Daniel James, chief executive of Three Rings, said: "You are about to see, and this is happening already in Asia, many different kinds of games that are massively multiplayer and less based on role-playing games."
He added: "This medium is going to destroy TV - and it's going to happen in short term."
Destroy TV? Wow. A long time ago, like maybe a year or so ago, I wrote about virtual reality and how it's rapidly challenging our "reality." After all, why be the limited you that you are in real life when you can be the suave cosmopolitan virtual you? Get yourself an avatar that scores well on beauty and sophistication, and new worlds open up. Anyway, that rumination was based upon my brother-in-law's telling me about his friend who plays World of Warcraft and has dropped engagements with many of his real-life friends so he can attend "parties" with his Warcraft friends in the virtual world.
If you haven't read your Baudrillard, now is the time to do so. Jean Baudrillard died this week. I don't read French, but I wish I could read this. Baudrillard predicted the collapse of the "real" and the "virtual," although he argued forcefully that even what we call the "real" world has been virtualized by such forces as the mass media.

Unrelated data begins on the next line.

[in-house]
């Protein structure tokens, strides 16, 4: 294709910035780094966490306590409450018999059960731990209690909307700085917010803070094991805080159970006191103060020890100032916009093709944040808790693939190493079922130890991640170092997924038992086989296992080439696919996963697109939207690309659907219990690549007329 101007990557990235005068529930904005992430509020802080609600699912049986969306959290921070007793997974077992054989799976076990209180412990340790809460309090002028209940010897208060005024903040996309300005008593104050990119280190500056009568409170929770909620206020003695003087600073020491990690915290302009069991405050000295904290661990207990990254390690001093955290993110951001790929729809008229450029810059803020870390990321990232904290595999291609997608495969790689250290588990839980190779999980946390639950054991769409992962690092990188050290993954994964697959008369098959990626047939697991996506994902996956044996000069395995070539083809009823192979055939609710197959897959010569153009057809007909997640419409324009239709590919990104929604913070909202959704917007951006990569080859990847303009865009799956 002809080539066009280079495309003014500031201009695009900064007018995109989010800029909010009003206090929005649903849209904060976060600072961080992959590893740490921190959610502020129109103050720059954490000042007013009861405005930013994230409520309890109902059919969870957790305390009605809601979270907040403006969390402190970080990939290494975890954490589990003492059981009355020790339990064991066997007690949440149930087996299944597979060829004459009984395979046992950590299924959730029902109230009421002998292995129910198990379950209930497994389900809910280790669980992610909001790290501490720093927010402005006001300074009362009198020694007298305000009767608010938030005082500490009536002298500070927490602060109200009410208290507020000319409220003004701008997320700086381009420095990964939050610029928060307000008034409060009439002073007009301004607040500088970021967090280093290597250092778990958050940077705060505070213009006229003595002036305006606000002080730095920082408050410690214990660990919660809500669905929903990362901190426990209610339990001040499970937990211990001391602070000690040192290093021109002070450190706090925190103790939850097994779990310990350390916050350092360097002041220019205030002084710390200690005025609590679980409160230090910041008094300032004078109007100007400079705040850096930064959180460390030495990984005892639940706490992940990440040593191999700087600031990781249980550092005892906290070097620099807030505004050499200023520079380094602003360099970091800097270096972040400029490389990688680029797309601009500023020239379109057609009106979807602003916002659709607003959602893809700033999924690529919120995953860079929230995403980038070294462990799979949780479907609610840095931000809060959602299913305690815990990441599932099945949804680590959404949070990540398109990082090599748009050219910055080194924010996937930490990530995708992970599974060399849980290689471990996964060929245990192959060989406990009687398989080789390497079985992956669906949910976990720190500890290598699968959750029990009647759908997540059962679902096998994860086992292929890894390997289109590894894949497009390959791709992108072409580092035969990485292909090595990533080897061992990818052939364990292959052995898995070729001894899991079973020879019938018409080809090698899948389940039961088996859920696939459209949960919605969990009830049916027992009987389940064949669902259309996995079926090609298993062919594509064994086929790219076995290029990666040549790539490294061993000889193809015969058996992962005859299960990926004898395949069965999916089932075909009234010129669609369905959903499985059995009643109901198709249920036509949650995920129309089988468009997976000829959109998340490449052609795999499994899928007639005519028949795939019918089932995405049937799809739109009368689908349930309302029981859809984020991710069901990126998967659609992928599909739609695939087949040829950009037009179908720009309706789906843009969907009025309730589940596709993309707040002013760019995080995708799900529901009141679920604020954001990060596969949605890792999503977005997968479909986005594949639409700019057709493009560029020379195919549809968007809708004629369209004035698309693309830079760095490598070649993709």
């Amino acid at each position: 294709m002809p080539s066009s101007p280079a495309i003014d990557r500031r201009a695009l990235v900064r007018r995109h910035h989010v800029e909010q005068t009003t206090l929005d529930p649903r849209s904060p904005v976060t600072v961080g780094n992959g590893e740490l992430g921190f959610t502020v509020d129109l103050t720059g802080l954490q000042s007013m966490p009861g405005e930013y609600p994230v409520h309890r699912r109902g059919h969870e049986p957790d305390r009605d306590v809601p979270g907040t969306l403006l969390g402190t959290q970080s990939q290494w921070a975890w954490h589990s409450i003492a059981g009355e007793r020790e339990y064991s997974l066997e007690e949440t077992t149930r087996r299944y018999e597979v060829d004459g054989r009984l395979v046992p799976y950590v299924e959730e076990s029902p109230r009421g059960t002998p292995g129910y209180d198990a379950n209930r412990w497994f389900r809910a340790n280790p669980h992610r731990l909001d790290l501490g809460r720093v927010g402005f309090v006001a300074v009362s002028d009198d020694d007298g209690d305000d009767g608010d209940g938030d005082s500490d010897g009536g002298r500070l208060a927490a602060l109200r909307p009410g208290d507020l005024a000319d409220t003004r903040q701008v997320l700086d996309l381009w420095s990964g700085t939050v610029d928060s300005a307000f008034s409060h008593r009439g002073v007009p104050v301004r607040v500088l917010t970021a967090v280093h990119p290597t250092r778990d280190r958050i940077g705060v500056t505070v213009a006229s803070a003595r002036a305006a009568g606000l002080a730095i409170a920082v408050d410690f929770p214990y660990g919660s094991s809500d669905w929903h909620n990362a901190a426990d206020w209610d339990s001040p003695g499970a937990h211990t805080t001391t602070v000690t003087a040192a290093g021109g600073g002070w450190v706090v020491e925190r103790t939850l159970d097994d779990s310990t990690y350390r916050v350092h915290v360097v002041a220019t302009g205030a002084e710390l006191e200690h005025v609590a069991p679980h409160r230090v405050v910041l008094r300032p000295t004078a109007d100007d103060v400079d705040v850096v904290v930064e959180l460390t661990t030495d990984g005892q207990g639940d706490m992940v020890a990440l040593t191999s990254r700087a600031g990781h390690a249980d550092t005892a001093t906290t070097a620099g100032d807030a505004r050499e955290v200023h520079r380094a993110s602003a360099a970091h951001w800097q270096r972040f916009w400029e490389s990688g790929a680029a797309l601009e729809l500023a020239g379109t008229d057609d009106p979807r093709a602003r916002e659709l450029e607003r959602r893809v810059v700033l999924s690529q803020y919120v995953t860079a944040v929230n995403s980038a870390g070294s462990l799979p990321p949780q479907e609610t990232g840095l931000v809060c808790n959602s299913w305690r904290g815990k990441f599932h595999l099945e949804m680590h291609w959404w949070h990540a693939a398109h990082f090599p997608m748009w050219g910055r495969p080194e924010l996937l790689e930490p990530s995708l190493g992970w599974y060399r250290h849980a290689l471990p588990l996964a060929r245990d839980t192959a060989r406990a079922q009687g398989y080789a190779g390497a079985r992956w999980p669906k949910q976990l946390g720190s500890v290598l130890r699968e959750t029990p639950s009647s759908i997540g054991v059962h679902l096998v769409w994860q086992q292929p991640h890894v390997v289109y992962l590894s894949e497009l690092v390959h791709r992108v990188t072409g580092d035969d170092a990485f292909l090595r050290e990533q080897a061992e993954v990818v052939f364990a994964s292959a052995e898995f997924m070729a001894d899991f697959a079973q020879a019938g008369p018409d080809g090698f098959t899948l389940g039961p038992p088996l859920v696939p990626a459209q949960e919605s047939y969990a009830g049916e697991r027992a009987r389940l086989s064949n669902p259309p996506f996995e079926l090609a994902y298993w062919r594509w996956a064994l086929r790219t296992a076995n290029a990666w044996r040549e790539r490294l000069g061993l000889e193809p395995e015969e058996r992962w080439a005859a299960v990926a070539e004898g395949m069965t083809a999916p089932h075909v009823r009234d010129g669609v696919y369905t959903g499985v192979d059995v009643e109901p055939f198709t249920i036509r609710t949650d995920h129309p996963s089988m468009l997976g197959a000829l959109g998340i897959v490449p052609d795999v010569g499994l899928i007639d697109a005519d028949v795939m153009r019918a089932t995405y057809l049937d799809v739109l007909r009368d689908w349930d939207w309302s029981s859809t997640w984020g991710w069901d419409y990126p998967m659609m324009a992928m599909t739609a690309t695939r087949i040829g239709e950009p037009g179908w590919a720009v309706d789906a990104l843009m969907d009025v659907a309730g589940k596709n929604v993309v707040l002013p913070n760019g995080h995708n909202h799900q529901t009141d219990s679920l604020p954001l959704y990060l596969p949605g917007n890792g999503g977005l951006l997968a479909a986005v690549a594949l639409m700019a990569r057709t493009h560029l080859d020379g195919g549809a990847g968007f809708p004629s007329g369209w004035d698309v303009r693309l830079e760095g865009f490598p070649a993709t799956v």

But getting back to the destroy TV bit: television, that great gaping hole in nearly everyone's living room, offers us one-way versions of virtual reality: we can get stuck inside someone else's plotlines. MMOs offer us two-way versions of virtual reality: we can create and interact within the rather vague limitations of the software. It's like those old-fashioned "Choose Your Own Adventure" books from a pre-internet youth...but now it's almost endlessly malleable. You create your own reality when you want to. Simply logout when you've had enough.
Perhaps most interesting for the bloggers and the myspacers and friendsters and facebookers out there is this little tidbit:
"It will be really hard to tell what is and what isn't an MMO. There will be a lot of experiments in convergence between social networking and MMOs.
"Five years from now a social networking site without a 3D universe will look like a
So we will go from the flat experience of a webpage (think of the myspace experience now) to a more surrounding and "realistic" world of social networking, where your current myspace page becomes a house people can visit, can look around, can pick up objects, maybe make themselves a spot of tea, etc. Conversations won't be the bloop and blips of instant messenger, but the spoken dialogue between two avatars.
Honey, it's cold outside, but the sun's always shining in my computerworld...